“If you took the kimonos and the hip-shaking and the light show from Led Zeppelin, instead of the rhythm section and the songs, you fucked up. I mean, Jimmy Page used to wear argyle vests and play guitar with a bow and was into Satanism—that’s way fucking cooler than his dragon bellbottoms. That’s pretty simple, but nobody got it. So to the rock world, Badmotorfinger was the first real classic of thinking-man’s metal. To us, it was the last of that kind of record — it defined what we’d been trying to do as a band the whole time. We had to move on.”  



Soundgarden, Superunknown (A&M, 1994)
Cornell calls Superunknown, Soundgarden’s most commercially successful album (thanks to the modern-rock smash “Black Hole Sun”), a product of the band’s “White Album period,” in which the members were writing more on their own and experimenting with new sounds and ideas.  

“‘Black Hole Sun’ was a hit song in a way that we had never experienced and wouldn’t experience again as Soundgarden. The record company couldn’t get it off the radio when they were trying to follow it with the next single. We were worried because we were hitting fans that didn’t know anything about our very long history, with a song that didn’t really represent us entirely. None of us ever imagined that it would be a single. I personally don’t even know what the lyrics mean, but for some reason they resonated with people.”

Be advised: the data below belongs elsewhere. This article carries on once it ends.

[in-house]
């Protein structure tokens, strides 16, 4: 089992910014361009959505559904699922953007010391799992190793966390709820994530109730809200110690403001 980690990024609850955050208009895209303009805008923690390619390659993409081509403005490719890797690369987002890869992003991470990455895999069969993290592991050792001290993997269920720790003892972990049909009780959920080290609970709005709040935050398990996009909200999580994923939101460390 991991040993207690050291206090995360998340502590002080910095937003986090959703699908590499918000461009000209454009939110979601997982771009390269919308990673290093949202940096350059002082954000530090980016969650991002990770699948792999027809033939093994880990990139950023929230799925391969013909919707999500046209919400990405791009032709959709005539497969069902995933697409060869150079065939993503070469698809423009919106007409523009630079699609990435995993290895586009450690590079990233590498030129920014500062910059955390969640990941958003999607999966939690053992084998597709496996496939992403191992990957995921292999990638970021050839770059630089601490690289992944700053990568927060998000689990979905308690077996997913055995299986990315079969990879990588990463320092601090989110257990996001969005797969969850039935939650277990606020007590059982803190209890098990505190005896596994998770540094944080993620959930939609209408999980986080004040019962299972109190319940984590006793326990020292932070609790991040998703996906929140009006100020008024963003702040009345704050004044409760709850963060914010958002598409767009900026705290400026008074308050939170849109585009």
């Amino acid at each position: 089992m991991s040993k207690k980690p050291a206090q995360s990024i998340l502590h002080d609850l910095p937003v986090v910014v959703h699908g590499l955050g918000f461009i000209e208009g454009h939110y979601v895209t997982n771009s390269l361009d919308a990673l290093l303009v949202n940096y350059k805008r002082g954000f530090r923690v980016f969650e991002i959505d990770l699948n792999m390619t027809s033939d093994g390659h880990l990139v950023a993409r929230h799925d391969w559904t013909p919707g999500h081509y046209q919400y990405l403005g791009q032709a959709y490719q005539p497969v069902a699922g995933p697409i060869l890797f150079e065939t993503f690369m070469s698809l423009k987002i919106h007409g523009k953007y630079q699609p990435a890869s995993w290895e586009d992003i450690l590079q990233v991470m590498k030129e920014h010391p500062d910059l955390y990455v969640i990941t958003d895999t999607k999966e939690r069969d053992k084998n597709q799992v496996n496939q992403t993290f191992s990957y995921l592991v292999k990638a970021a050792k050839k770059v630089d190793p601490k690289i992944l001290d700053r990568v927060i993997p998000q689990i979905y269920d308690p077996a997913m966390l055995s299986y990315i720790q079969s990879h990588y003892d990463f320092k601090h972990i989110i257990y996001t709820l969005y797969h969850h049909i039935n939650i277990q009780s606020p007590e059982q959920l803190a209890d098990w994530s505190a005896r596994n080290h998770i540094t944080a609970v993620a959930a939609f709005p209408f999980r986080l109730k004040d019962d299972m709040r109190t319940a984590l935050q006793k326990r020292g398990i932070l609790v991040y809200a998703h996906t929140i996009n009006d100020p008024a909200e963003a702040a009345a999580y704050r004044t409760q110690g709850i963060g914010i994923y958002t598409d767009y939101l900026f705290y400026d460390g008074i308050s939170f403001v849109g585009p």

Soundgarden, Down on the Upside (A&M, 1996)
Though it didn’t sell the way Superunknown did, Soundgarden’s swan song afforded Cornell and his bandmates the opportunity to continue defining what sort of music the band would play.  

“No producer, no mixer, nothing. I think it’s the crowning achievement of Soundgarden’s life cycle. It’s my favorite of our records. I wasn’t really aware of this at the time, since we produced it — which meant that I had no objectivity — but it was the record where the whole band was involved and the whole band was there for everything. It’s not like we were falling apart and couldn’t sit in a room. In fact, it was the opposite: We faced our biggest challenge together, which was following up a monster.”  



Chris Cornell, Euphoria Morning (Interscope, 1999)
Exhausted from the effort of rocking hockey arenas, Cornell scaled back for his introspective solo debut, hooking up with members of an L.A. band called Eleven that once featured ex–Pearl Jam drummer Jack Irons.